Challenges to Healthcare Laws May Affect Kids’ CHIP Coverage

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Over 3.3 million children could lose health insurance coverage as a result of a US Supreme Court ruling against the Obama administration in the King v. Burwell case, combined with a decision from Congress to not reauthorize the Children’s Health Insurance Program (CHIP).

“The combination of both policies would mean a lot of progress we’ve made over the last 20 years would be wiped out,” said Lisa Dubay, a senior fellow at the Urban Institute.

About 25% of Asian Americans and Native Hawaiians and Pacific Islanders depend on CHIP, which offers health care coverage and access to doctors and care to low-and-middle-income children.  The program provides a safety net for families in danger of falling into the “dependent glitch,” which happens when insurance coverage provided by a parent’s employer is cost-effective for the parent, but not so for the entire family, reports Jeffrey Caballero for The Huffington Post.

There are a variety of challenges toward children’s coverage coming in the next few months.  Without Congressional action, funding for CHIP will expire on September 30.  In addition, there is the possibility that the Supreme Court will come to the conclusion that federal health law subsidies only be allowed in state-run marketplaces instead of allowing them in the federal marketplace in the King v. Burwell case, which would result in an upset in coverage for families.  A decision on the case is expected by June.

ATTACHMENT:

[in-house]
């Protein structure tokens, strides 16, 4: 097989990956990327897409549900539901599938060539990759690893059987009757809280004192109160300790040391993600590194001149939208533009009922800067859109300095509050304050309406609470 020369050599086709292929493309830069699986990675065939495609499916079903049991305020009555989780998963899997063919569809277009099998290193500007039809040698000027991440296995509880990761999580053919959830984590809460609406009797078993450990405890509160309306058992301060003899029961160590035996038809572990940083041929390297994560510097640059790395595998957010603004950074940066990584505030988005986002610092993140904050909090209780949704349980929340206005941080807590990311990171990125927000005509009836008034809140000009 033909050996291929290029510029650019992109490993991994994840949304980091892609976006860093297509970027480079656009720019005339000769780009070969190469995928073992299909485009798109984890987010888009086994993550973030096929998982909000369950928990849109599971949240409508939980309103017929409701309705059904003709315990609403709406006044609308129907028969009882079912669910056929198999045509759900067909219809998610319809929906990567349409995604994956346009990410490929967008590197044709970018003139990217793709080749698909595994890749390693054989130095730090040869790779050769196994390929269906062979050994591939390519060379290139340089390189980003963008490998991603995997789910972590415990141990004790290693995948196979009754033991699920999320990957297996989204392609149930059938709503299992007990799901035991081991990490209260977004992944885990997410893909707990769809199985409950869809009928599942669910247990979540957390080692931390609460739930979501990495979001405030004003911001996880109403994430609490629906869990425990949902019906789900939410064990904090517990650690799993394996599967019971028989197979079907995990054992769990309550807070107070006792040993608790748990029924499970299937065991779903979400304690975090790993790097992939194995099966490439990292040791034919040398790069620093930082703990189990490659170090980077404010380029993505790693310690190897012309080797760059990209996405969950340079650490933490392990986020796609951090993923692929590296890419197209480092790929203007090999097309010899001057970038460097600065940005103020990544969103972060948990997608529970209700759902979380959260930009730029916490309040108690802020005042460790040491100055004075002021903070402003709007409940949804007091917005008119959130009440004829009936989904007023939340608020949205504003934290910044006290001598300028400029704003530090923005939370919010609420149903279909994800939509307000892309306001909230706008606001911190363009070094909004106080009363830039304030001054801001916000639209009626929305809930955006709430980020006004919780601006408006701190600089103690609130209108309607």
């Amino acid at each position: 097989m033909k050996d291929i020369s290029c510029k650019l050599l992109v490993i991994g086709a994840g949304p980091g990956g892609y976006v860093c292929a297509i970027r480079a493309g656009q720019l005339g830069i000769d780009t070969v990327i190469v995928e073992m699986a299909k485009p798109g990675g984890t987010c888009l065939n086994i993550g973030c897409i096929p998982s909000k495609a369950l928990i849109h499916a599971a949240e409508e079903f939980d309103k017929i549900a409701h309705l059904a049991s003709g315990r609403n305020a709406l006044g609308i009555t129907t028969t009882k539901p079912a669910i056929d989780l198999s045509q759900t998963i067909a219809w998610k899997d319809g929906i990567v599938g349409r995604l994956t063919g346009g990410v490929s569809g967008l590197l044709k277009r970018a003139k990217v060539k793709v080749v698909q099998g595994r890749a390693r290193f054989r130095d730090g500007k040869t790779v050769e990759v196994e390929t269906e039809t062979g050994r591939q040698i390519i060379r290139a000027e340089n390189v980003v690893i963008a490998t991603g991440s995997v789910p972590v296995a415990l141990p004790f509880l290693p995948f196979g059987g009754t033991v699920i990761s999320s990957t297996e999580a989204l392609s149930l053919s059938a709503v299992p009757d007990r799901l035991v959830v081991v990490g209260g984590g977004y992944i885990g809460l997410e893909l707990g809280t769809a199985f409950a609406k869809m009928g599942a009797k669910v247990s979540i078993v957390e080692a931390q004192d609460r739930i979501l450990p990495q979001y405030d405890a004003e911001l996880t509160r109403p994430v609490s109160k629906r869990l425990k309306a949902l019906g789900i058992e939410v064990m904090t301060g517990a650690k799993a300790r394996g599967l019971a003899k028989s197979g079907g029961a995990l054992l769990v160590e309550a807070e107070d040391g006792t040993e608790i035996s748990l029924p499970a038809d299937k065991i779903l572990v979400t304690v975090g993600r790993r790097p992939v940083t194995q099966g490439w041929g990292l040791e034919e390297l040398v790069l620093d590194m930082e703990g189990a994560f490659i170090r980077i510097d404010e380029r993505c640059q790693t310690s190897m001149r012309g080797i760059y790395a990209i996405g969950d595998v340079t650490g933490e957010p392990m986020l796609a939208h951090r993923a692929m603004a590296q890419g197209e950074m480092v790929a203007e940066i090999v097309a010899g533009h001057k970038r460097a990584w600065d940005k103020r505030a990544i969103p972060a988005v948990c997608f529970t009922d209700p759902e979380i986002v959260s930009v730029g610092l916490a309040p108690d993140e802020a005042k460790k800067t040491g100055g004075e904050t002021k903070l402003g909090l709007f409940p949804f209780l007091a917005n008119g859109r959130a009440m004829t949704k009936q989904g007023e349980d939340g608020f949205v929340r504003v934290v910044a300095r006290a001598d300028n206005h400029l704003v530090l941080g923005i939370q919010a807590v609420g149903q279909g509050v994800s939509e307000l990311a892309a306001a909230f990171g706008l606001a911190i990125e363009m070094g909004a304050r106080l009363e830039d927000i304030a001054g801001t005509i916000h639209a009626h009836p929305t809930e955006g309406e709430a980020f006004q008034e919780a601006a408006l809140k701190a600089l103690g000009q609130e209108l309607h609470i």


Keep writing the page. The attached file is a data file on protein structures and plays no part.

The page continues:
Another issue concerns whether or not Congress will renew a portion of the health care law that requires states to continue coverage for children through 2019.  If this portion is dropped, some states could decide to scale back on eligibility, possibly ending Medicaid coverage for children who are in families with income levels between 138% and 200% of the federal poverty level, or between $33,465 and $48,500 for a family of four, writes Rebecca Adams for Roll Call.  Uninsured rates for those families would rise from 5.4% to 27.3%.

According to researchers from the Urban Institute, if CHIP funding were to be dropped, about 1.1 million children would see an end to their coverage.  If Congress also chose to end the requirement pertaining to Medicaid, an additional 828,000 children would lose coverage.  Also, if states chose to cancel Medicaid coverage for families with income levels above 138% of the federal poverty level, 1.4 million more children would lose coverage.

However, if none of these situations were to occur, it is estimated that the health care law would reduce the number of uninsured children by about 50%.